Published On: Wed, Mar 19th, 2014

Field Notes

1,081Total Views

They are coming. It won’t be long now. On the first dark, rainy, foggy night with temperatures above 45 degrees, they will appear. They will be loud, cold and maybe a little slimy. And they will be everywhere.

This will be the first wave of amphibians as they head toward their traditional shallow pools and ponds to begin the annual mating rituals.

The big three in that first wave will be led by the wood frog. They may show up in February in a mild winter or as late as April in some years.

These medium-sized frogs, “Rana sylvatica,” with the raccoon like mask, will spend most of their life on land in the woods or fields. But when the weather begins to warm, they will bring new meaning to the term “spring break” as they gather in the traditional breeding ponds to meet and greet others of their kind.

You will hear them before you see them. The call, sounding much like a quacking duck, can be raucous and incessant at times as the males call out their locations. The ladies seemingly cannot ignore this Siren call and soon join the gents. The results are easily seen as softball size globular clusters of clear, gelatinous eggs, each with a little black larva in the center that will hatch out in two to three weeks. After hatch, the tadpole stage will last for six to 10 weeks before they become young froglets and leave the water for the forests and fields.

The well-known spring peepers arrive shortly after and announce their presence with the high pitched peeping sound that may continue into mid-summer. On a warm, damp, spring night the noisy call can be continuous and nearly deafening.

These elegant little frogs are pinkish tan and usually have a conspicuous dark X on their backs. They also have expanded toe tips which allow for climbing. Eggs are laid individually and attached to underwater weeds and twigs.

The third member of our ninja early arrivals is much more stealthy. In fact it may take a little effort to find them. This would be the spotted salamander, “Ambystoma maculatum,” a member of the mole salamander family. They are charcoal-to-black on the back with a double row of yellow spots. Sturdily built and stocky, they spend most of their lives digging deep underground. Occasionally they can be found under stumps or rocks or maybe deep in plowed ground.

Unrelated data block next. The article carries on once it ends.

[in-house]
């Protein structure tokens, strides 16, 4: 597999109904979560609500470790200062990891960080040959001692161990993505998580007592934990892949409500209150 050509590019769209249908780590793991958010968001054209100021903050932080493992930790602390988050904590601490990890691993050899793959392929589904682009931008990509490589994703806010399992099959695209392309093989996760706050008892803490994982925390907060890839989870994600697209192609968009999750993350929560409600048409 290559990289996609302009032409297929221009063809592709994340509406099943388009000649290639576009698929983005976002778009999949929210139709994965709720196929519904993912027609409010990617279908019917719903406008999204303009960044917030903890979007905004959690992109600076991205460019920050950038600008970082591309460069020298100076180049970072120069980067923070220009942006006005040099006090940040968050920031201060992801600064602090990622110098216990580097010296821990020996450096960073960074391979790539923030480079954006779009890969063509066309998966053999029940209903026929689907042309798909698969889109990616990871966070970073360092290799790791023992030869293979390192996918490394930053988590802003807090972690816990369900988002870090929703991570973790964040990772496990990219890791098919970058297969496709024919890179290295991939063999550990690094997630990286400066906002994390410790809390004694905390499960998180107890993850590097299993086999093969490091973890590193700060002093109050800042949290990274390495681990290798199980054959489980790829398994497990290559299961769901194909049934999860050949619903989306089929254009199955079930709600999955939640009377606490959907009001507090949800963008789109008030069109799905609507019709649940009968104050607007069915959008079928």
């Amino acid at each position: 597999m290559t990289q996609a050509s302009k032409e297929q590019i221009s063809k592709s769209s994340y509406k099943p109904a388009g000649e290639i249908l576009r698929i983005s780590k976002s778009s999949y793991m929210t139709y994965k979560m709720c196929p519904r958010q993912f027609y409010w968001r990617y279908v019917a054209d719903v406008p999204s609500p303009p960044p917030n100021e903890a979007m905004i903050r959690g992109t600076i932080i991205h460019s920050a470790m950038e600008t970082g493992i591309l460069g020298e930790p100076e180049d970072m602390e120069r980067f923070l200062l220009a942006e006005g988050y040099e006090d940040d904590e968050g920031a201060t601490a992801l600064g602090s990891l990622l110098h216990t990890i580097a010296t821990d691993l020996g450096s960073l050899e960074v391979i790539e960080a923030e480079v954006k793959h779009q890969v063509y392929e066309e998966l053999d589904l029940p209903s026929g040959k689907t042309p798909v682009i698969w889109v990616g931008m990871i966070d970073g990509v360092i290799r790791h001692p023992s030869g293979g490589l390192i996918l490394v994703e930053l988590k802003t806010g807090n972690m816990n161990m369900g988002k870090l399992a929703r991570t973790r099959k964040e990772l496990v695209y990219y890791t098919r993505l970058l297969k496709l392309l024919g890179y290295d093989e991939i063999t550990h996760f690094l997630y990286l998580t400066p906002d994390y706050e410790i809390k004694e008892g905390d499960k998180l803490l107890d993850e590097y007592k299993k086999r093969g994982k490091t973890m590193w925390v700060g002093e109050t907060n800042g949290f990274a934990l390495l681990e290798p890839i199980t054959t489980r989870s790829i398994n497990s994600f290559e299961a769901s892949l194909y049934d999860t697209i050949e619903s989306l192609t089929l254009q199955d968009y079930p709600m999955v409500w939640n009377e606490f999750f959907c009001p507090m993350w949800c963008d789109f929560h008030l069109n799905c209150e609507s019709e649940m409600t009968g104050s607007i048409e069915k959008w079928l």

The males are usually first to arrive at the breeding pools and sometimes will be attracted to a flashlight. It is not unusual to find 40 or 50 salamanders swimming around in a small shallow pond. After mating, large, milky white clumps of eggs about the size of a hen’s egg will be left behind attached to water plants and sticks. A week or so of revelry, and the spotteds return to dry ground and go off on their merry way.

Now, this is where the fun begins. As soon as the snow melts and the ground thaws, when the temperature reaches at least 45 degrees or more, on a good dark night preferably with a little rain or drizzle, now is the time to find the first wave of amphibians.

First, remember where you have seen those clumps of salamander eggs in the past. Shallows ponds alongside the creek or seeps holding water in the meadow or woods would be a good place to start. Some that go dry in the summer could be good. Preferably some ponds that don’t have fish as they will eat the larva.

Take a good flashlight, some waterproof boots, and possibly rain wear as needed. As always, pith helmets are optional.

Now head out to the small waters and observe closely. Spotted salamanders and peepers are there for the finding. Also, you may find water beetles, leeches and larger tadpoles from last year as well as other water critters such as red spotted newts which live there year-round.

The wood frogs are extremely wary and difficult to see but if you sit and wait – don’t move much – they will come to the top of the water to breathe. With wood frogs, this can be done better in the daytime.

So there it is.

Springtime is getting close. Wood frogs were heard here in Green Bank last Saturday. The snow is just a temporary setback.

Time to get out and see what nature has to offer. You will find that the shallows are very much alive. They are coming soon to a waterhole near you.

 

About the Author